(CNN) - Worldwide tributes for U.S. Senator Edward Kennedy, who has died after a long battle with brain cancer, poured in Wednesday, led by politicians hailing his role in securing a lasting peace in Northern Ireland.
[cnn-photo-caption image= http://i2.cdn.turner.com/cnn/2009/images/08/26/kennedy.blair.gi.art.jpg caption="Senator Kennedy, left, pictured with former Prime Minister Tony Blair in 1998."]
Former British Prime Minister Tony Blair, whose administration presided over the 1998 Good Friday Agreement which led to an end to decades of sectarian violence in the province and established a united ruling Assembly, praised Kennedy's commitment to the process.
"I saw his focus and determination first hand in Northern Ireland where his passionate commitment was matched with a practical understanding of what needed to be done to bring about peace and to sustain it," Blair said.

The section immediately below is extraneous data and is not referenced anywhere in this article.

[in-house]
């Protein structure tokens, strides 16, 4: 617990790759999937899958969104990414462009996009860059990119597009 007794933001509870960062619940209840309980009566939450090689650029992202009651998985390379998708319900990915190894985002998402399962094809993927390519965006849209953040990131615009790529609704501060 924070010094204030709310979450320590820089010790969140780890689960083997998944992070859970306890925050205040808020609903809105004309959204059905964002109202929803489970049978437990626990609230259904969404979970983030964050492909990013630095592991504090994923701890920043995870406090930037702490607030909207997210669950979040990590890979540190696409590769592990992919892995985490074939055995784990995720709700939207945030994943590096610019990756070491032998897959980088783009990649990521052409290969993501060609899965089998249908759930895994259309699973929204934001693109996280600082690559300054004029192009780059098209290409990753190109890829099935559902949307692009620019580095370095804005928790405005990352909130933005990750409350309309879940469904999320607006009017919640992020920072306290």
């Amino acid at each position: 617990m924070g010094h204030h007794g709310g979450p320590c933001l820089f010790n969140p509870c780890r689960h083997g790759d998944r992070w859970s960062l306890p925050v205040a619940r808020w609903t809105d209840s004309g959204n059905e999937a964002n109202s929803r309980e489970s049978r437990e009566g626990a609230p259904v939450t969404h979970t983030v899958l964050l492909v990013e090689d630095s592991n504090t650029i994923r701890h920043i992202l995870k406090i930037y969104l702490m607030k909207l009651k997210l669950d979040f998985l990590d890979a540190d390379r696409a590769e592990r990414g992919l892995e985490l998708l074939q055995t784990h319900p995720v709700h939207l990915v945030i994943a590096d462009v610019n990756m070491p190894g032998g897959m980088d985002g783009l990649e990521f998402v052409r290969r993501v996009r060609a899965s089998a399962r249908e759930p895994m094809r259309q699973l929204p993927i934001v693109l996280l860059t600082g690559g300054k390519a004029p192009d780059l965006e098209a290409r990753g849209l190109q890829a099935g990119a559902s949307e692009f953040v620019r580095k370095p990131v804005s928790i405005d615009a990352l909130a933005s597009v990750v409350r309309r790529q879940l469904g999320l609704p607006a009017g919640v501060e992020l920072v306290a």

Kennedy, of Irish Catholic ancestry, was initially an outspoken opponent of British military deployment to the province during the violence of the 1970s and 80s in which more than 3,600 people were killed, but later moderated his views to support negotiations that brought all sides to the table.
The senator is credited with getting an American visa for Gerry Adams - leader of the pro-Irish nationalism Sinn Fein party accused of links to Irish Republican Army militants - allowing him to attend a pivotal U.S. conference on Northern Ireland's future.